Follow Author at Twitter Mary Johnson@mjadvocateI am a single African-American female raising three boys and one girl in a neighborhood where most students drop out of school by the ninth grade. This story is about my experiences and struggles to create quality schools in Lynwood and South Gate. These two cities are located 3 to 5 miles from Watts and Compton in California. Watts and Compton are always in the newspapers for their low standardized test scores. The same is true for the neighborhoods on the boundaries of these cities. American schools have failed children of color due to a lack of resources, such as, books, high expectations, and a rigorous curriculum. All across America children of color are scoring the lowest on standardized tests as compared to Caucasian and Asian children. The residents of my neighborhood are African-American and Hispanic. Most of the parents work in the service industry or perform physical labor for minimum wage and most have little or no formal education. Every morning adults walk to the bus stop to catch the bus to work as maids and car washers in cities where they can’t afford to live. Folks from my community clean expensive hotels where we can’t afford to stay and wash cars that we can’t afford to buy. The majority of our parents complain of lower back pain because of the physical labor of bending and lifting. We work hard to make a better life for our children. The outside world classifies our community as a ghetto, but we call it home. In our neighborhood, you will see advertisements for liquor stores, but never a child reading a book. There are also advertisement posters from big sporting companies programming our children to believe that the only way out of our neighborhood is through sports. The first gifts we buy our boys are footballs or basketballs because in our hearts we feel that our earnings won’t allow us the opportunity to send our children to college. Society has forced parents of color to send our children the wrong messages. There isn’t one bookstore within a 15 miles radius. In the local schools there are no book clubs on the school campus. There are many barriers that parents of color must overcome. In many schools, children aren’t being taught to be critical thinkers, so they aren’t able to challenge the conditions they face. This is one of the main reasons that our children do badly in college. College success is based on critical thinking. Critical thinking ensures that our children will be better prepared for a higher level of learning. However, when students of color display critical thinking, they are looked at as being disrespectful. When our children challenge a teacher in the classroom about educational issues, they often are sent to the Dean’s office for disrupting the class.To be critical thinkers students must have access to learning materials. It seems that our State and Federal governments give monies to local school districts, but ask for no accountability for the use of that money. State laws require that every child has a book for each subject matter. In our neighborhood we get copies or dittoes of books. Books are needed for homework and for test preparation. Children in affluent schools and communities have two sets of books, one for the classroom and one set for home. Many children of color work with books that are outdated or with pages missing. Many school districts have failed to purchase books and materials. It seems year after year there are fewer books than in previous years. Many young teachers lack experience and depend heavily on books as a reference for teaching. There is a high percentage of uncredentialed teachers in our neighborhoods as compared to affluent neighborhoods. Many teachers are teaching out of their subject matter. Some children have a different substitute-teacher every day. Research shows that most uncredentialed teachers are teaching in low-income to high unemployment areas. This is probably the main reason that standardized test scores are lowest in neighborhoods populated by people of color.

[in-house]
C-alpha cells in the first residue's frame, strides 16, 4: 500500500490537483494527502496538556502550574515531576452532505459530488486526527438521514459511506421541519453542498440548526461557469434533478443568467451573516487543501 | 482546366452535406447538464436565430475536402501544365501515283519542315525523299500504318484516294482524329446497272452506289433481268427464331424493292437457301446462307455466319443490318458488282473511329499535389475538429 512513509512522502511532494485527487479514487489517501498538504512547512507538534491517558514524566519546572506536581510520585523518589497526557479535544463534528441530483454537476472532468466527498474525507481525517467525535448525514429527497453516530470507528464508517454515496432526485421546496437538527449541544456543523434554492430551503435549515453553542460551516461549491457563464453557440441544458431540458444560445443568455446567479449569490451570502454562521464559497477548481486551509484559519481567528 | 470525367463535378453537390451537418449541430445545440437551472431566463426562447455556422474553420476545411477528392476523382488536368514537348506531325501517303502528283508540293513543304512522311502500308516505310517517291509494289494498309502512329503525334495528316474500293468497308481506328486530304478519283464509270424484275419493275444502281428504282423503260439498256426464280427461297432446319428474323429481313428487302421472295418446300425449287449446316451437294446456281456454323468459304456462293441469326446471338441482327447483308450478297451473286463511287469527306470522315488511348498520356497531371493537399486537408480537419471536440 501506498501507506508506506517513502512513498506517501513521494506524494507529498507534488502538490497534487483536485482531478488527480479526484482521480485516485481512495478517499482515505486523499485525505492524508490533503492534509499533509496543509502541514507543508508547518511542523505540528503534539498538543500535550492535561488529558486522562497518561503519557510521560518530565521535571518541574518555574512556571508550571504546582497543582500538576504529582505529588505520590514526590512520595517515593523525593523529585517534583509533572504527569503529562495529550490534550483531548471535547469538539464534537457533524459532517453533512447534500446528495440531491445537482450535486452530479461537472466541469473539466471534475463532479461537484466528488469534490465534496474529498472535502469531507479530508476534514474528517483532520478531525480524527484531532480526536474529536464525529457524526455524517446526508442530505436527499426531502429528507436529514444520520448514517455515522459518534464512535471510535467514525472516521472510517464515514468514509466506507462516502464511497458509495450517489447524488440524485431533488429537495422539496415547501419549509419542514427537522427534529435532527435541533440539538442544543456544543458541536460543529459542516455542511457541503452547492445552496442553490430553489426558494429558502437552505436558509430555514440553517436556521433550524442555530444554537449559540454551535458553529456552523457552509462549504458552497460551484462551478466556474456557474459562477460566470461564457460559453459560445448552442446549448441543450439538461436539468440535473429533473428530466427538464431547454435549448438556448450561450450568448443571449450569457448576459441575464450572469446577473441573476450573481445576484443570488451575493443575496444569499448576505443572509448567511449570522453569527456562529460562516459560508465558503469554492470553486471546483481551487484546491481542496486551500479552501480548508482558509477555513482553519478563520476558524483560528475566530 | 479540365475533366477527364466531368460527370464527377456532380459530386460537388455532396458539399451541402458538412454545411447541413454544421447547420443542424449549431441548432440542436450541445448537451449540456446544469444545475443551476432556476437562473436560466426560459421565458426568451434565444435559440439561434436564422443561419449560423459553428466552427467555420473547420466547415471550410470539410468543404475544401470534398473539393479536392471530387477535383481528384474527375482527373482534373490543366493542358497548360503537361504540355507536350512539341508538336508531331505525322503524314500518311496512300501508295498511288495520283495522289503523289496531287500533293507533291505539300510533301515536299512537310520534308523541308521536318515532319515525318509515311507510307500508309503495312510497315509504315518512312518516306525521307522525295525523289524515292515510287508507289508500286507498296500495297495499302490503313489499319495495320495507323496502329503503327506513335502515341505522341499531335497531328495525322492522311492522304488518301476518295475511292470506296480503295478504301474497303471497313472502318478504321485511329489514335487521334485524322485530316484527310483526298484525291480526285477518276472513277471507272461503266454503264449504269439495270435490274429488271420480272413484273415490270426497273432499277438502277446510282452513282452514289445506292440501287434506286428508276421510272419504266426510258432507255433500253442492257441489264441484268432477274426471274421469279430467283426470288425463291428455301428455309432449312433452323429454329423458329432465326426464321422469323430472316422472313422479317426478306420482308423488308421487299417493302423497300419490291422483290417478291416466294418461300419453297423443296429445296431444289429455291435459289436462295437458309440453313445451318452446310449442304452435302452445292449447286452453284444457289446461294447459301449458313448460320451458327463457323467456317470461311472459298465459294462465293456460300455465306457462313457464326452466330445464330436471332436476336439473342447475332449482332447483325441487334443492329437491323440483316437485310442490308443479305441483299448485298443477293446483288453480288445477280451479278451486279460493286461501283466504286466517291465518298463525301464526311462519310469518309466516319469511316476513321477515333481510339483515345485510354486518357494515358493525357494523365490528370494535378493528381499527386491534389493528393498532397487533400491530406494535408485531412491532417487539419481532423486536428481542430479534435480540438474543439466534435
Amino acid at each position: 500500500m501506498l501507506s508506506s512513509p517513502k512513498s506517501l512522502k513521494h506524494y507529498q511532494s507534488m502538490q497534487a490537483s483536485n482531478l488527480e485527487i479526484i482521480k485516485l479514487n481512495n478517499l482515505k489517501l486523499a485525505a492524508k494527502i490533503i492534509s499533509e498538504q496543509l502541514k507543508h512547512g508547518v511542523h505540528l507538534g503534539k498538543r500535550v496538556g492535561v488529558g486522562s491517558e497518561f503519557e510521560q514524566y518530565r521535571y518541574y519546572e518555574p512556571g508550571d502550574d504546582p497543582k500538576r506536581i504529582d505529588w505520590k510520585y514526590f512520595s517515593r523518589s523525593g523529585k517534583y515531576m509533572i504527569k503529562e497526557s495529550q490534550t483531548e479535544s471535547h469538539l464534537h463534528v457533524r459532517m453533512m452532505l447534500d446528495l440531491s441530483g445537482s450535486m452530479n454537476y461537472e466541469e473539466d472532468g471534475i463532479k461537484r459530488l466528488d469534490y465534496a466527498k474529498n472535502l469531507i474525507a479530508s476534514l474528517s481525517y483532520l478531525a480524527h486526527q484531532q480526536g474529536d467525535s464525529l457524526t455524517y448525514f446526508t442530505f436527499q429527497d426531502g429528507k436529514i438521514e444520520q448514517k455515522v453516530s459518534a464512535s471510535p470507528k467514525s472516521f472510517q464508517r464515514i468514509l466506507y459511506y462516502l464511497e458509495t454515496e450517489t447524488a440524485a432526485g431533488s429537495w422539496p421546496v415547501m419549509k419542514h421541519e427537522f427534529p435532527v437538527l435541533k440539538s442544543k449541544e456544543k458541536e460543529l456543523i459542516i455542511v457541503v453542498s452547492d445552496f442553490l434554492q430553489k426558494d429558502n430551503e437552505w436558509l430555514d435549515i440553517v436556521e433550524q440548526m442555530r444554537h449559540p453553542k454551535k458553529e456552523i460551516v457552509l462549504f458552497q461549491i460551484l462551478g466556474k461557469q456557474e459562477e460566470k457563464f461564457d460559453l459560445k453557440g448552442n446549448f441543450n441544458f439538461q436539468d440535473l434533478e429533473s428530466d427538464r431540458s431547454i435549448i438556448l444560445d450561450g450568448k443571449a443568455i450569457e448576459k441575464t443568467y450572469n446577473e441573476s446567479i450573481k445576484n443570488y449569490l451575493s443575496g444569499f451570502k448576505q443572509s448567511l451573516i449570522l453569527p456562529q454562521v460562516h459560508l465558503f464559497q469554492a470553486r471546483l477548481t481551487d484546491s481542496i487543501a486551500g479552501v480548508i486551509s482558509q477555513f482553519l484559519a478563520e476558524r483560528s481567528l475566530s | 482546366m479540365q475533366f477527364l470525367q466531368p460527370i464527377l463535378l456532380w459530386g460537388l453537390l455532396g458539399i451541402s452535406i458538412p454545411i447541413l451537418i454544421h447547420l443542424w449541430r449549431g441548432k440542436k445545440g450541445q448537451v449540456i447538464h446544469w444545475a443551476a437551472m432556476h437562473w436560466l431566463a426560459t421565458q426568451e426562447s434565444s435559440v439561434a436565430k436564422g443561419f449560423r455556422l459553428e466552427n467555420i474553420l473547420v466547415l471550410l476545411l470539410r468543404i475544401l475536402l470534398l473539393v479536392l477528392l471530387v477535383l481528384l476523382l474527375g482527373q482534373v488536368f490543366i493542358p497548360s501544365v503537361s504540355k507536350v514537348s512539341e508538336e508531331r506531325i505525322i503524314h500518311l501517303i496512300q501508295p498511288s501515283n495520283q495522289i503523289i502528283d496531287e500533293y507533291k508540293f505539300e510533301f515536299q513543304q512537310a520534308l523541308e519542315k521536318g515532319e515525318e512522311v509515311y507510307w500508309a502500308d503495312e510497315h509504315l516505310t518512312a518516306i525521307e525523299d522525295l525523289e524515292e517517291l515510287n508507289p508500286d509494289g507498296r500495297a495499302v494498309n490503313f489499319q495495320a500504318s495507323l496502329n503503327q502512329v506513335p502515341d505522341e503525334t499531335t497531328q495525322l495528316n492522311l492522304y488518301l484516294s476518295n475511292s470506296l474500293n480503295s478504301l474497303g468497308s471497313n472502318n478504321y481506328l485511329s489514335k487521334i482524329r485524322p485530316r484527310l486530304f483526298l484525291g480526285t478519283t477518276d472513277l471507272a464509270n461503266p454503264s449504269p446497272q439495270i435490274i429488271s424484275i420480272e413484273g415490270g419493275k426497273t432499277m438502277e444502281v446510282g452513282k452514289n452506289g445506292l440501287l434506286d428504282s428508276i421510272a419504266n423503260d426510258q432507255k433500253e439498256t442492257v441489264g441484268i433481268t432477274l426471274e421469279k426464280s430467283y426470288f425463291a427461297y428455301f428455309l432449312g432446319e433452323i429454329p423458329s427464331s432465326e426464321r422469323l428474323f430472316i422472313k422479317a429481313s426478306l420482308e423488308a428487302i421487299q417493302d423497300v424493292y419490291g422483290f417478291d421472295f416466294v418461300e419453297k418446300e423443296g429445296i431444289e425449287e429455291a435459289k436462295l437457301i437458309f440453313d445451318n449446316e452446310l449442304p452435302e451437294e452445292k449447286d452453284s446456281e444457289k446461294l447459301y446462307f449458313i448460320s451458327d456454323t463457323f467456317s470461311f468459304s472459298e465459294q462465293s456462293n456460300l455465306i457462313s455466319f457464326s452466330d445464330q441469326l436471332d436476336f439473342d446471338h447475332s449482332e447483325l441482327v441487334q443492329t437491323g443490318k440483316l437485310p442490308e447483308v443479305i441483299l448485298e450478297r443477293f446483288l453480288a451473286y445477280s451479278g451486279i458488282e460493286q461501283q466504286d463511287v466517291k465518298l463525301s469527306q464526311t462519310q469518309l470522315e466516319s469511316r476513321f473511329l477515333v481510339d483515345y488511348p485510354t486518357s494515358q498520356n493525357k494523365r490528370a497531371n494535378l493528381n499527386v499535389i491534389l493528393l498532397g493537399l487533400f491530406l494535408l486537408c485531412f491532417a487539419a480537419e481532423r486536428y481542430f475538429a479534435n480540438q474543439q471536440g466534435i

The environment that our children go to schools in is second class. Our children are forced to go to schools where the classrooms are overcrowded. Most classroom ratios are forty students to one teacher and no aide. There are not enough open bathrooms. There is also a lack of toilet paper and hygiene products. Some of the schools we visit have lead poison in the water, exposed chips of lead paint, rusted pipes, water damaged ceilings, and holes in the walls of the restrooms. Some classrooms have no heat or air conditioning. Our president came up with this wonderful bill, the No Child Left Behind Act (NCLB). This law was another politician’s way to fool the people again. NCLB gave false hope to people of color that they would benefit from school reform. What a joke. We thought that NCLB would bring changes long over due for our children. All we wanted was to even the playing field for quality education for our children. NCLB was an overrated flop. The president promised the money on one hand and with the other hand, took it back. Again the politicians have let our children down.